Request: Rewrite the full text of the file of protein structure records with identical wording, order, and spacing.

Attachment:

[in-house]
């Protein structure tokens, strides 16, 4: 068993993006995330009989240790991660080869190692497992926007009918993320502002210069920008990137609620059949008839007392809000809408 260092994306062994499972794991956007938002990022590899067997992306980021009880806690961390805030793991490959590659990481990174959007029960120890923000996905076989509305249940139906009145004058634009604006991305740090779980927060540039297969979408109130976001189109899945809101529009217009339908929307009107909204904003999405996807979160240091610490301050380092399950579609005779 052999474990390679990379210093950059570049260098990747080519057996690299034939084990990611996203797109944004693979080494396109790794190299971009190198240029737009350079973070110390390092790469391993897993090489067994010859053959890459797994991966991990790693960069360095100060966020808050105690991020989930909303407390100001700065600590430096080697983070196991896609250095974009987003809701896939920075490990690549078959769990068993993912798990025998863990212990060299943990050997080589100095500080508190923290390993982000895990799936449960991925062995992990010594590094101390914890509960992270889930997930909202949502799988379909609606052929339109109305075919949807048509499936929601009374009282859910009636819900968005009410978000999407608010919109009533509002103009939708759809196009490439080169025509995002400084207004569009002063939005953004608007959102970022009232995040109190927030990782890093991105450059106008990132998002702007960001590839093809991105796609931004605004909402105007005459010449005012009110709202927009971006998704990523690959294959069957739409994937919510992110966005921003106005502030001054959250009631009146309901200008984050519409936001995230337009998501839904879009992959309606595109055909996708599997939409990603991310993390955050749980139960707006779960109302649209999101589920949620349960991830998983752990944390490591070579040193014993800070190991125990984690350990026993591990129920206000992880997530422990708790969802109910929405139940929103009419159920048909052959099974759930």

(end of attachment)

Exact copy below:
[in-house]
């Protein structure tokens, strides 16, 4: 068993993006995330009989240790991660080869190692497992926007009918993320502002210069920008990137609620059949008839007392809000809408 260092994306062994499972794991956007938002990022590899067997992306980021009880806690961390805030793991490959590659990481990174959007029960120890923000996905076989509305249940139906009145004058634009604006991305740090779980927060540039297969979408109130976001189109899945809101529009217009339908929307009107909204904003999405996807979160240091610490301050380092399950579609005779 052999474990390679990379210093950059570049260098990747080519057996690299034939084990990611996203797109944004693979080494396109790794190299971009190198240029737009350079973070110390390092790469391993897993090489067994010859053959890459797994991966991990790693960069360095100060966020808050105690991020989930909303407390100001700065600590430096080697983070196991896609250095974009987003809701896939920075490990690549078959769990068993993912798990025998863990212990060299943990050997080589100095500080508190923290390993982000895990799936449960991925062995992990010594590094101390914890509960992270889930997930909202949502799988379909609606052929339109109305075919949807048509499936929601009374009282859910009636819900968005009410978000999407608010919109009533509002103009939708759809196009490439080169025509995002400084207004569009002063939005953004608007959102970022009232995040109190927030990782890093991105450059106008990132998002702007960001590839093809991105796609931004605004909402105007005459010449005012009110709202927009971006998704990523690959294959069957739409994937919510992110966005921003106005502030001054959250009631009146309901200008984050519409936001995230337009998501839904879009992959309606595109055909996708599997939409990603991310993390955050749980139960707006779960109302649209999101589920949620349960991830998983752990944390490591070579040193014993800070190991125990984690350990026993591990129920206000992880997530422990708790969802109910929405139940929103009419159920048909052959099974759930």